The Progressive Conservative Party of Manitoba concedes it gave leadership candidates erroneous information before October’s election — but says the actual ballots were counted fairly and accurately.
In a 209-page submission to Manitoba’s Court of the Queen’s Bench, the PC Party seeks to dismiss candidate Shelly Glover’s application to declare the results of the Oct. 30 leadership race invalid and require the party to hold a new vote.
Glover lost that race by 363 votes to Heather Stefanson, who was sworn in as Manitoba’s premier three days later. Glover did not concede and is seeking to have the result tossed out on the basis the total vote count fluctuated on election day and that the party failed to secure ballots.
In its submission to the court, the party says it doesn’t matter Glover and Stefanson received erroneous estimations of the total vote count before the actual ballots were tallied under the watchful eye of scrutineers from both campaigns.
“At the end of the day, whatever deficiencies there may have been in keeping track of who voted, it remains true that the only ballots counted on election day were ones that were approved of and verified as valid by trusted scrutineers appointed by each of the candidates,” lawyers Neil Duboff, Harley Schachter and Kaitlyn Lewis argue in the submission.
The party says a spreadsheet provided to both candidates early in the morning of Oct. 30 was never approved as being part of the election process.
“While some of the information voluntarily shared with each of the candidates (and dealing with who had voted and how many ballots were received and processed by scrutineers on the validation floor and resolution desk) was in error, both in law and in fact these errors are of no moment,” the party’s lawyers argue.
“The evidence supports a finding that only ballots approved of by each of the candidates made their way into the ballot box.”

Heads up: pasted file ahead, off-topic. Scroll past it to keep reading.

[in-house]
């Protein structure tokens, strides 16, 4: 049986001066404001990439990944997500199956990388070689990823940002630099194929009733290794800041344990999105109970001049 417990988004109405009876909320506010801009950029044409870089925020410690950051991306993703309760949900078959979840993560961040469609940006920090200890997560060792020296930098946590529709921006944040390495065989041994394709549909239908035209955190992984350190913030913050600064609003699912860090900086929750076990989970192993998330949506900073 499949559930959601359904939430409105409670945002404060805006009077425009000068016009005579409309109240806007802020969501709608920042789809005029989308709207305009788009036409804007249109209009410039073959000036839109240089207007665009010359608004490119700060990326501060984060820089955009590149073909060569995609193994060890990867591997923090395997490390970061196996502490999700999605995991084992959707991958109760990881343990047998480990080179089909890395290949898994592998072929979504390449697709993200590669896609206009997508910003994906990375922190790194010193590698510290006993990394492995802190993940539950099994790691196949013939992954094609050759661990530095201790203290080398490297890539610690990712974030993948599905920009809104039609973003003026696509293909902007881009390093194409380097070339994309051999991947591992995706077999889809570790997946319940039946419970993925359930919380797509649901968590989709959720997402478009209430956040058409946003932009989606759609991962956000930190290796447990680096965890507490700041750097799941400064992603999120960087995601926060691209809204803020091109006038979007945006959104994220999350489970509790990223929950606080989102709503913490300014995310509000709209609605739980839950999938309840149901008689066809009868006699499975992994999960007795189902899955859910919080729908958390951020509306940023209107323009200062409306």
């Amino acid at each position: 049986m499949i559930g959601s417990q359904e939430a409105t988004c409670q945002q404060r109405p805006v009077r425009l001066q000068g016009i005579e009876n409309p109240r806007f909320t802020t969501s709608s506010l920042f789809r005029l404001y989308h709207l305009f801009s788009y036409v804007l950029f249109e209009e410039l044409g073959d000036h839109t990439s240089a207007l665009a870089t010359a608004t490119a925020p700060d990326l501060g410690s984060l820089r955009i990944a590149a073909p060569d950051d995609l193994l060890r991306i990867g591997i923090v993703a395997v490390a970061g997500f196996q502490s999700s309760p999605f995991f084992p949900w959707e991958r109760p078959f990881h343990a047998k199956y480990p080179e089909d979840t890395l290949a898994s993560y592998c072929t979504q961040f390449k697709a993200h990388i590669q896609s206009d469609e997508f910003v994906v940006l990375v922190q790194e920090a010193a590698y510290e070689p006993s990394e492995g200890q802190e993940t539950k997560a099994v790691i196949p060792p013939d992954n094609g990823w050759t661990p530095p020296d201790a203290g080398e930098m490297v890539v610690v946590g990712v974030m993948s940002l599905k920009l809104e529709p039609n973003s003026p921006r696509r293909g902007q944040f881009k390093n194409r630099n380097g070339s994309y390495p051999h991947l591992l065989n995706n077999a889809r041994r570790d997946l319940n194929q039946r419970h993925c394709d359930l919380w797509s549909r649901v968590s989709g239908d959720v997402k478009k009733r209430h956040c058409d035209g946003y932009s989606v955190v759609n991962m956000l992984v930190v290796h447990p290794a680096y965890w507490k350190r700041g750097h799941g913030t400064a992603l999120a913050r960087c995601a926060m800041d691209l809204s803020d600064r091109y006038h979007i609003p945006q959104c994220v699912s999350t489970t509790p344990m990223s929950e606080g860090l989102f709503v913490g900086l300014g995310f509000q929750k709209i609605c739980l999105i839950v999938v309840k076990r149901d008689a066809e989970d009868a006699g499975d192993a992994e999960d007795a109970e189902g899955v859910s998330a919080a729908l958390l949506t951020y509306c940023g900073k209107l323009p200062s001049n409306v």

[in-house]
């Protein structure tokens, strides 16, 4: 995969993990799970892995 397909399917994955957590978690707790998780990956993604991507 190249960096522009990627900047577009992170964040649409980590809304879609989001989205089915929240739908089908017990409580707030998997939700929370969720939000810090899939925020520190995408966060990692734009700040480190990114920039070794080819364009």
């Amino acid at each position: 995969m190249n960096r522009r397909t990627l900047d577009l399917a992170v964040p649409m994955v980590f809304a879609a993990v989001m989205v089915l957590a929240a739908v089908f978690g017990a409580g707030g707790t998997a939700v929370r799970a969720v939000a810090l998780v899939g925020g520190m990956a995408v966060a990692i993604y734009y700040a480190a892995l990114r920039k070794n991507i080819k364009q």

The party also rejects a number of other Glover arguments. One is her contention that a confidential “balloting process” document was part of the election process. Another is that the PC election should be judged under the standards laid out by the Manitoba Elections Act.
The PCs also reject Glover’s claim the accounting firm Scarrow & Donald failed to secure the election ballots.
“To impugn the professionalism that Scarrow & Donald brought to the task they were retained to accomplish is, on the state of the evidence, deserving of rebuke by this court,” the lawyers argue.
Ultimately, the PCs argue the election was conducted in accordance with the party’s constitution and leadership rules.
Dubofff, Schachter and Lewis suggest Glover filed her lawsuit because she was unhappy with the result.
“It may be that Ms. Glover’s campaign team and volunteers, in their exuberance for their candidate, had truly held the belief early on, when only 44 per cent of the votes were in, that she would not and could not lose,” they write.
“Such personal beliefs, no matter how fervently held, are not true when they are inconsistent with the facts. And the facts of this case are that Heather Stefanson got more votes than Shelly Glover did.”
Lawyers for Glover and the party are scheduled to argue the merits of their cases on Friday morning in a hearing before Justice James Edmond.
Both parties have agreed to have the proceedings recorded by two television cameras, but the hearing will not be broadcast live. Plans are in the works for an edited version to be made public at a later date.
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